• Availability and Scheduling: The availability of the dentist and the dental office's schedule may affect whether same-day extraction can be accommodated. Emergency dental appointments for extractions are often prioritized, but it's essential to check with the dental office regarding their availability.
  • Preparation and Consent: Before performing a tooth extraction, the dentist will typically explain the procedure, discuss any potential risks or complications, and obtain informed consent from the patient or their guardian. This process may require some time and preparation before proceeding with the extraction.

If same-day extraction is not possible due to any of these factors, the dentist will prioritize managing the infection, alleviating pain, and scheduling the extraction at the earliest convenient time.


If a tooth infection spreads to the jaw, it can lead to a condition called a dental abscess or a severe oral infection. Here is what can happen:

  • Abscess Formation: The infection may cause the formation of a dental abscess, which is a collection of pus typically located at the root of the tooth or in the surrounding gum tissue. Abscesses are often painful and can cause swelling, redness, and tenderness in the affected area.
  • Cellulitis: If the infection continues to spread, it can lead to cellulitis, a bacterial infection that affects the soft tissues of the face and neck. Symptoms of cellulitis may include severe swelling, warmth, redness, and pain in the affected area. In severe cases, cellulitis can spread rapidly and become life-threatening if not treated promptly.
  • Osteomyelitis: In some cases, a tooth infection that spreads to the jawbone can cause a condition called osteomyelitis, which is an infection of the bone. Osteomyelitis can cause severe pain, swelling, and difficulty in moving the jaw. It requires aggressive treatment, including antibiotics and sometimes surgical intervention to remove infected bone tissue.
  • Systemic Infection: If the infection enters the bloodstream, it can lead to a systemic infection called sepsis. Sepsis is a severe condition that can affect multiple organs and systems in the body, leading to life-threatening complications if not treated promptly.

To prevent the spread of infection to the jaw or other areas, it's crucial to seek prompt dental care if you experience symptoms of a tooth infection, such as severe tooth pain, swelling, redness, or drainage of pus. A dentist can assess the extent of the infection, provide appropriate treatment (such as antibiotics and dental procedures like root canal therapy or tooth extraction), and prevent complications from developing.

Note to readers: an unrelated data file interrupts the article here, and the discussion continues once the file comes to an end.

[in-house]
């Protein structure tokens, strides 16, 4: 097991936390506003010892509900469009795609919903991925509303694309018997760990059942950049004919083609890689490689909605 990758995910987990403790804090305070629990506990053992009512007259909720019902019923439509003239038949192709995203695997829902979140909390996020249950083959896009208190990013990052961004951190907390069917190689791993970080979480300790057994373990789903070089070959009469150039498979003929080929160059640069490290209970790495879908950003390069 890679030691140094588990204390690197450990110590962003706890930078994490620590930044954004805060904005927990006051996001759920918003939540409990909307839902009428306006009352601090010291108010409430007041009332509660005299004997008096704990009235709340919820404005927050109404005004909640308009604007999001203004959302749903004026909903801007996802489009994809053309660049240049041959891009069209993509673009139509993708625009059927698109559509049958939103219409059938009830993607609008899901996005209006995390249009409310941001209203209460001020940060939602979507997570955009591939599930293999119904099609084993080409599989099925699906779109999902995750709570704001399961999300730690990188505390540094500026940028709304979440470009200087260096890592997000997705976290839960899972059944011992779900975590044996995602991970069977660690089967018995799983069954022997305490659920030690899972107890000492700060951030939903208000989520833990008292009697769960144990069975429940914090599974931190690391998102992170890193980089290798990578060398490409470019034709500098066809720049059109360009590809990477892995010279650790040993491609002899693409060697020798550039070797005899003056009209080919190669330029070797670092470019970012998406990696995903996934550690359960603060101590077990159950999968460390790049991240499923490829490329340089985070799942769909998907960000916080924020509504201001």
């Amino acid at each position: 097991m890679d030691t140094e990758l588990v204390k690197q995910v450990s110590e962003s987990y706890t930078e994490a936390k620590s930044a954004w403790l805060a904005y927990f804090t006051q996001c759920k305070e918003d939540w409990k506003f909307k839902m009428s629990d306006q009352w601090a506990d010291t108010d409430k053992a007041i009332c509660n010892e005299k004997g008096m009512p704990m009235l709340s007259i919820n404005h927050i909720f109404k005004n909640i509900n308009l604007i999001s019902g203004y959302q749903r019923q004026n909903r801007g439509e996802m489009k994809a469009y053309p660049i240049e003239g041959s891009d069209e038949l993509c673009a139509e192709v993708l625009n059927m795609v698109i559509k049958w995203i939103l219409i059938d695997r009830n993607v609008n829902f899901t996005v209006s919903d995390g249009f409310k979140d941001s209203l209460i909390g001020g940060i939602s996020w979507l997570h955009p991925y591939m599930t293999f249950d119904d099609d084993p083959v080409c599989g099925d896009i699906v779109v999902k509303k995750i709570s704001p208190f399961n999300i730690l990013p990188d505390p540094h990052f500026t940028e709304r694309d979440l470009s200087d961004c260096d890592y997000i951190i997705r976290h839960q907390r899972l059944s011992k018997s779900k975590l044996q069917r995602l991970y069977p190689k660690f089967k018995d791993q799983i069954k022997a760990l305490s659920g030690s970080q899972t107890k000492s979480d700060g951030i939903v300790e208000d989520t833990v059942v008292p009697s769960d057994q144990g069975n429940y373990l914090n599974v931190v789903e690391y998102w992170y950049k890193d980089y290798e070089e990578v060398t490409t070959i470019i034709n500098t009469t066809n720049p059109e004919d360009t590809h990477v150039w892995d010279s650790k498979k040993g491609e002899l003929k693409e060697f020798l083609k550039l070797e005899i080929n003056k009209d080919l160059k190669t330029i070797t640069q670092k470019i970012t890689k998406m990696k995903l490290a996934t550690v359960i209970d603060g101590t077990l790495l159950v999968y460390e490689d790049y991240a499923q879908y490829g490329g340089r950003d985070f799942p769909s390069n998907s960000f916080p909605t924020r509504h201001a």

Finding a 24-hour emergency dentist in Ottawa can be crucial if you're experiencing severe dental pain or an urgent oral health issue outside of regular business hours. Here are some steps you can take to find a 24-hour emergency dentist in Ottawa:

  • Check Online Directories: Use online directories such as Google Maps, Yelp, or specific dental directories that allow you to search for emergency dentists in Ottawa. These directories often provide contact information, reviews, and hours of operation for emergency dental clinics.
  • Contact Local Dental Associations: Reach out to local dental associations or dental societies in Ottawa. They may have information about emergency dental services available in the area, including clinics that operate 24 hours a day or have after-hours emergency appointments.
  • Call Dental Clinics: Contact dental clinics in Ottawa directly and inquire about their emergency dental services. Some clinics may offer extended hours or have on-call dentists available for emergencies. Ask about their availability, services provided, and any fees associated with emergency visits.
  • Visit Hospital Emergency Departments: While dental clinics are the preferred option for dental emergencies, hospital emergency departments in Ottawa may also provide emergency dental care, especially for severe cases or when dental clinics are not available. Call ahead to inquire about their dental services and procedures for dental emergencies.
  • Check Online Resources: Explore online resources specific to emergency dental care in Ottawa. Some websites or apps specialize in connecting patients with emergency dental services, allowing you to find nearby clinics, check availability, and schedule appointments if possible.
  • Call 613-523-4185: Contact this number for the name and number of the dentist on duty and then contact the duty dentist's office directly to schedule an appointment. On-call dentists take emergency cases from 9am - 9pm, 7 days a week.

If your tooth is infected and you need an emergency dentist in Kanata, please call Kanata South Dental at 613-519-1400. Dr. Taner Cakmak and his professional team would be happy to help you.